Photo: Cedarcroft (The Bayard Taylor House), ca. 1859, Bayard Drive, East Marlborough Township, Chester, PA. Cedarcroft was listed in the national register in 1971. Photographed by Ned Goode, 1960, Historic American Buildings Survey [HABS PA-172], memory.loc.gov, accessed October, 2012.
Cedarcroft is a residential neighborhood of approximately 85 of detached, single family homes built from the 1950s through the 1980s. Median age is circa 1966. Median interior living space is approximately 2,500 sq. ft. Lot sizes range from approximately three-quarters to more than three acres with a median of approximately one acre.
Access to Cedarcroft is from Unionville Road (Route 82) southbound onto Locust Lane or Taylor Lane. The development lies in the northwest quadrant formed by the intersection of Route 82 and Baltimore Pike (Route 1).
The neighborhood takes its name from the 1850 home of Bayard Taylor which the development surrounds. The home was listed on the National Register of Historic Places in 1971. Portions of the content on this web page were adapted from a copy of the original nomination document. Adaptation copyright © 2009, The Gombach Group.
Bayard Taylor House
Cedarcroft is a large, two-and-a-half story house with a modified hipped roof. It is constructed of brick with stone quoins, a corbeled cornice, and a brick belt course. The most conspicuous feature of the house is a four and a half story tower, which projects from its east, or front, elevation. Surrounding its fourth floor the tower has an open balcony and an iron railing, and its curved pyramidal roof has a gabled dormer on each of its four sides. At the base of the tower, five round arches provide an entrance porch sheltering the door, which has side lights and a transom set under a long stone lintel. The front elevation has two bays on either side of the tower. Those to the north are wider, for this side of the house has a wing with a cross gable roof which begins behind the tower. These two bays have a small rectangular window between the main windows of the first floor, and a single gabled dormer above them.
A vivid and romantic personality, Bayard Taylor was popularly regarded by mid-nineteenth century America as a great writer. He was a type specimen of his age, a man of strong will who drove himself toward the success he desperately desired. Yet, as a poet, Taylor had a deeper side. His Home Pastorals, (1875) has been called "intrinsically as well as historically valuable. His translation of Faust has achieved enduring appreciation and has been widely recognized as "a handsome contribution to American culture." Although the bulk of his work is deservedly forgotten, Taylor is historically memorable both for what he represented and for what his contemporaries believed him to be.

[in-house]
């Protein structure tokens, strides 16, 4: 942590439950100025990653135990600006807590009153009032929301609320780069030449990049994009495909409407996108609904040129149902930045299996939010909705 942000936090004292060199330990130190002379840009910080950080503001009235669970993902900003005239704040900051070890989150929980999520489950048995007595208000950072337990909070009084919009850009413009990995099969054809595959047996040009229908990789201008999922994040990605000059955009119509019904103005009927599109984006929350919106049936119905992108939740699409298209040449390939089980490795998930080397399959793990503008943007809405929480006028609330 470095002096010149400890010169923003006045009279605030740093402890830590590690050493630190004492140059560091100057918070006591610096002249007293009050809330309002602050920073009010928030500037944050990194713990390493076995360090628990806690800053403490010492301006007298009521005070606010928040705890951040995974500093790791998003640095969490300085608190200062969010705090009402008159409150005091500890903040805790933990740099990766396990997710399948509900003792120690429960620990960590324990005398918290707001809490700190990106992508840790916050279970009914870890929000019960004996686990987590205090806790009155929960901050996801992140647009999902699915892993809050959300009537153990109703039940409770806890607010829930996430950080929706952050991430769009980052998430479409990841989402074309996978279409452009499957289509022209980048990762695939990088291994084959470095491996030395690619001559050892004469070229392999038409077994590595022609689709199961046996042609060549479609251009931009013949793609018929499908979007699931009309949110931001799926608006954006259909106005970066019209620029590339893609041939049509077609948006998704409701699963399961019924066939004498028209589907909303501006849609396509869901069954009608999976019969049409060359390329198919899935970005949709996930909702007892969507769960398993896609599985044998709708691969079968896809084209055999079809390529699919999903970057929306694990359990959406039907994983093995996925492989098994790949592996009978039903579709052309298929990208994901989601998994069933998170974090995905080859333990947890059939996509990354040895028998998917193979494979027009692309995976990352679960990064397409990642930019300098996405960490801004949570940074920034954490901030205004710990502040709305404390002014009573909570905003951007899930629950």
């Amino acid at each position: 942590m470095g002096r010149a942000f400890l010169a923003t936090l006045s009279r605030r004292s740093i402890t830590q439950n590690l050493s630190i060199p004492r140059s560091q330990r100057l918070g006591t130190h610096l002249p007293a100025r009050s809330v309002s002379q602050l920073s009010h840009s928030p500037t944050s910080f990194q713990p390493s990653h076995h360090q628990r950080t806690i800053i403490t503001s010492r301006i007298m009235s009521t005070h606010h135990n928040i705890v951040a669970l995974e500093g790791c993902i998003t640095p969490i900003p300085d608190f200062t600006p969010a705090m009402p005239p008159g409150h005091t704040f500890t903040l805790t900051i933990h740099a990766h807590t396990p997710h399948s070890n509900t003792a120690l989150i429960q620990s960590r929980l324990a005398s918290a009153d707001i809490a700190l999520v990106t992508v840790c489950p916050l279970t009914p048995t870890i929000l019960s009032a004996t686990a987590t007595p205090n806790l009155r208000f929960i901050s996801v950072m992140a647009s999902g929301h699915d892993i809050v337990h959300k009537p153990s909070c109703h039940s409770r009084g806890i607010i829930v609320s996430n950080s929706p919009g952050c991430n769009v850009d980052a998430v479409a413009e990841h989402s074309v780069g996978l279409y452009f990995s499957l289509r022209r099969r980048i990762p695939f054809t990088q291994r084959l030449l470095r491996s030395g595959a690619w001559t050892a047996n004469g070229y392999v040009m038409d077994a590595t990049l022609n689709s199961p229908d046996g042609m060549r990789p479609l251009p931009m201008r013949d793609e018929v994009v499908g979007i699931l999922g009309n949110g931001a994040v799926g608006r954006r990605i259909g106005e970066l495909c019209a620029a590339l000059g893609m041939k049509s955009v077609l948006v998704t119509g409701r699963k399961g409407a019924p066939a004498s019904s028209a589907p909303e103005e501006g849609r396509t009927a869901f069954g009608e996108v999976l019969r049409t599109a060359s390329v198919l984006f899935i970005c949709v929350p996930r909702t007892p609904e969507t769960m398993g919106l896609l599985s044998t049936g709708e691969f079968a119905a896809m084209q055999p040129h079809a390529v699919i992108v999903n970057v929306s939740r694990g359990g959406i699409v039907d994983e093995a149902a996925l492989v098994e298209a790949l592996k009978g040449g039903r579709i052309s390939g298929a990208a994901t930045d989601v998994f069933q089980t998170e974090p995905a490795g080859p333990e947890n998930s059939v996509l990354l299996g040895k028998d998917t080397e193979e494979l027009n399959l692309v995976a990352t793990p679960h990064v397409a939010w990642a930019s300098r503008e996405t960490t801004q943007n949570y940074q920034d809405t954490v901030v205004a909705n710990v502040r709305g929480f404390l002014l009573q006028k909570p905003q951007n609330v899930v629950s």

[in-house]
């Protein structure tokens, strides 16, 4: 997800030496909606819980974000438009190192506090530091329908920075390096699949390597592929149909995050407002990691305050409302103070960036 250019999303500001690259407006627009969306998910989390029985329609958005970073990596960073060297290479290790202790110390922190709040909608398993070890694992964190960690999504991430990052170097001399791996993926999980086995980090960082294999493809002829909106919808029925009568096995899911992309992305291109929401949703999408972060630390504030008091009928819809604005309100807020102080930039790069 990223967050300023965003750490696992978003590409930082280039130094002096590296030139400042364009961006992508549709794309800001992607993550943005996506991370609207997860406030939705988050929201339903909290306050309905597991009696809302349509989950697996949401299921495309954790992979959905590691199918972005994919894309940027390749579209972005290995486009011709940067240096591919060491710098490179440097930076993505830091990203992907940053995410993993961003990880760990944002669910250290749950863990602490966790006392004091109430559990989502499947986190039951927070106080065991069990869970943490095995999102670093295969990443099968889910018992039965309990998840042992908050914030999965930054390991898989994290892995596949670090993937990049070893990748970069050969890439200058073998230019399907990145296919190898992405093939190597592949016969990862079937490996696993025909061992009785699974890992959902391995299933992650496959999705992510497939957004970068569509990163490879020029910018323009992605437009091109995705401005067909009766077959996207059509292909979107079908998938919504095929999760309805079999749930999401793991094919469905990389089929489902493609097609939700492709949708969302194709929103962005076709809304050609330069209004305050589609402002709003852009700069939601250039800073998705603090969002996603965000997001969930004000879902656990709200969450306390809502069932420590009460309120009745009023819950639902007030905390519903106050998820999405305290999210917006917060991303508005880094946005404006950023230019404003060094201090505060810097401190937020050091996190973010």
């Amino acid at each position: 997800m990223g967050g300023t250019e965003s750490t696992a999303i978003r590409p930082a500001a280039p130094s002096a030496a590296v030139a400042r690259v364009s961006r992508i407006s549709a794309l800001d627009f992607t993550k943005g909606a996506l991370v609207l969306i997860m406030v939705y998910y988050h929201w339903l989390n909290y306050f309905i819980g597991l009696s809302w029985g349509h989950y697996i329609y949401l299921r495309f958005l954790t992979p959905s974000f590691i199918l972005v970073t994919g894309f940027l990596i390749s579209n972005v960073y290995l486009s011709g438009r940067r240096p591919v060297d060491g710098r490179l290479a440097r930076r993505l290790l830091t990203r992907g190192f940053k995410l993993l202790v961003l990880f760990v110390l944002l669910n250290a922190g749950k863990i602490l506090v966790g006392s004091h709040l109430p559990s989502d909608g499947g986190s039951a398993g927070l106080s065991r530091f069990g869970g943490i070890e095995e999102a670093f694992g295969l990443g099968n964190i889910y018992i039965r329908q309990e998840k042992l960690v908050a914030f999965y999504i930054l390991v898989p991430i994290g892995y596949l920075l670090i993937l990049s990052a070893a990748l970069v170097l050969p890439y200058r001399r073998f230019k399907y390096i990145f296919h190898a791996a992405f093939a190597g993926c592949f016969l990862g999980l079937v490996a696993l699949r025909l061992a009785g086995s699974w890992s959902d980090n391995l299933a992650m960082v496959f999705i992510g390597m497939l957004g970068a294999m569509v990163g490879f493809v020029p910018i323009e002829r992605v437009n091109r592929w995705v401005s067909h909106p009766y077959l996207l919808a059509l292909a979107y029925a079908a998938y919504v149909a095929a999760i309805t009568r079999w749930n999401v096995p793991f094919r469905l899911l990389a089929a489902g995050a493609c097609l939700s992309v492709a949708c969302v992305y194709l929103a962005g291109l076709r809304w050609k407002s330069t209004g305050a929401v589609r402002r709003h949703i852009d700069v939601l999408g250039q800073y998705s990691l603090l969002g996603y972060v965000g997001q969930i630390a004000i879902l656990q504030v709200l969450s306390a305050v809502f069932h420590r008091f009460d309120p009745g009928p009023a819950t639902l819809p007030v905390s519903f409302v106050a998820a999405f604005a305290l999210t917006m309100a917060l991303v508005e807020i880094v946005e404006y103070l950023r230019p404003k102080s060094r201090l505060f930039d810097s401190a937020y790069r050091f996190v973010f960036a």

"Cedarcroft," which Taylor built in 1850, was the scene of some of the author's fruitful labors and is a direct expression of both his character and the ethos which he represented. Its lavish design and scale reflect that blending of the romantic and materialistic impulses peculiar to his age. In its relatively unaltered condition, the house is a striking memorial to both Taylor and his epoch.
Bayard Taylor was born in 1825 in Kennett Square, a small Pennsylvania community. As a boy he began to rebel against his Quaker environment, and succeeded in attracting some notice as a poet. In 1844 he published a volume of verse, Ximena, and the same year went as a touring correspondent to Europe. Upon his return he published a record of his experiences, Views Afoot, (1846), which proved to be extremely popular. He now pursued the career of journalist, and in 1849 sailed to California to cover the gold rush for the New York Tribune. Returning to the east in 1850, he produced another successful travel book, Eldorado, and won more recognition as a poet. In the same year he was married to Mary Agnew, with whom he had long been in love. The match was a tragic one, however, for his wife was dying of tuberculosis and lived only until December.
Taylor now immersed himself in a series of worldwide journeys and wrote many volumes of travel literature which secured his place in the imagination of the American public. In 1847 he married for a second time, and the next year settled at "Cedarcroft," which he built near his native village. He found, however, that life at the estate tended to be dull and expensive, requiring him to engage in hack writing and more travel. During the Civil War, he served as a correspondent and then as a diplomat to Saint Petersburg, where he was for a time in charge of the American mission. After the war he turned to the writing of novels, more poetry, and a painstaking translation of Faust. In his later years, Taylor's poetry began for the first time to achieve a genuine depth. He was the recipient of many honors, but was nevertheless in continual financial straits. Unable to sell "Cedarcroft," he left his parents in residence there and in 1874 moved to New York. In 1878, his difficulties seemed to have been ended by an appointment as minister to Germany, a country in which he had achieved a great reputation. His health was broken, however, and he died in Berlin in December of the same year.